The first hotel from Detroit’s luxury watchmaker Shinola and developer Bedrock is open for business. The adaptive reuse project in Downtown Detroit, which has placed three new buildings as connective tissue between the former Singer Sewing Machine store and the Meyer Jewelry Building, is now taking reservations for stays beginning January 2, 2019.

A rendering of the Shinola Hotel from Woodward Avenue.

A rendering of the Shinola Hotel from Woodward Avenue. (Courtesy the Shinola Hotel)

To celebrate the project’s completion, Shinola and Bedrock have released a batch of new photos detailing the hotel’s interiors, and the Shinola touch is prevalent throughout.

The 129-room Shinola Hotel was a collaborative design effort between the New York–based Gachot Studios and the Detroit-based Kraemer Design Group. The end result features 50 different room configurations, ground-floor retail, and a line of Shinola products specially made for the hotel (including a desk clock, alpaca throw blanket, and a candle) across the complex’s five buildings.

An upper floor room in the Shinola Hotel, with a striped alpaca throw blanket on the bed that was designed by Shinola exclusively for the hotel.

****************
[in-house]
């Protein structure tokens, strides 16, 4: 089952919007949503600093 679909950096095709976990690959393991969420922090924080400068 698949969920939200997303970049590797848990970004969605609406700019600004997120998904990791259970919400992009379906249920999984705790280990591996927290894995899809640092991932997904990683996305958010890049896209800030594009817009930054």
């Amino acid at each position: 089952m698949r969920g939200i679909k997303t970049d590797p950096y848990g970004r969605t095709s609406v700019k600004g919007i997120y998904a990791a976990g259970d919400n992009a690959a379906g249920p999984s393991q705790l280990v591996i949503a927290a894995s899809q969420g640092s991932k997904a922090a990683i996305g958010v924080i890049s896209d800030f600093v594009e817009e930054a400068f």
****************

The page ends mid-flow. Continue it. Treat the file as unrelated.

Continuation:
An upper floor room in the Shinola Hotel, with a striped alpaca throw blanket on the bed that was designed by Shinola exclusively for the hotel. (Nicole Franzen)

1400 Woodward Avenue, built in 1915 and expanded in 1925, has been described by the Kraemer Design Group as “Detroit’s best example of art nouveau Sullivanesque-style architecture.” The former department store is the largest building in the full-block hotel, and a 1,600-square-foot Shinola store opened at the building’s base on November 23. The other existing building, a much shorter neo-classical storefront at 1416 Woodward, was built in 1936. Two of the new buildings, one five stories tall and the other eight-and-a-half stories tall, will open on Woodward, with a final, retail-oriented building on Farmer Street. A multi-story sky bridge will cross the alley at the back of the development and encourage circulation throughout the complex.

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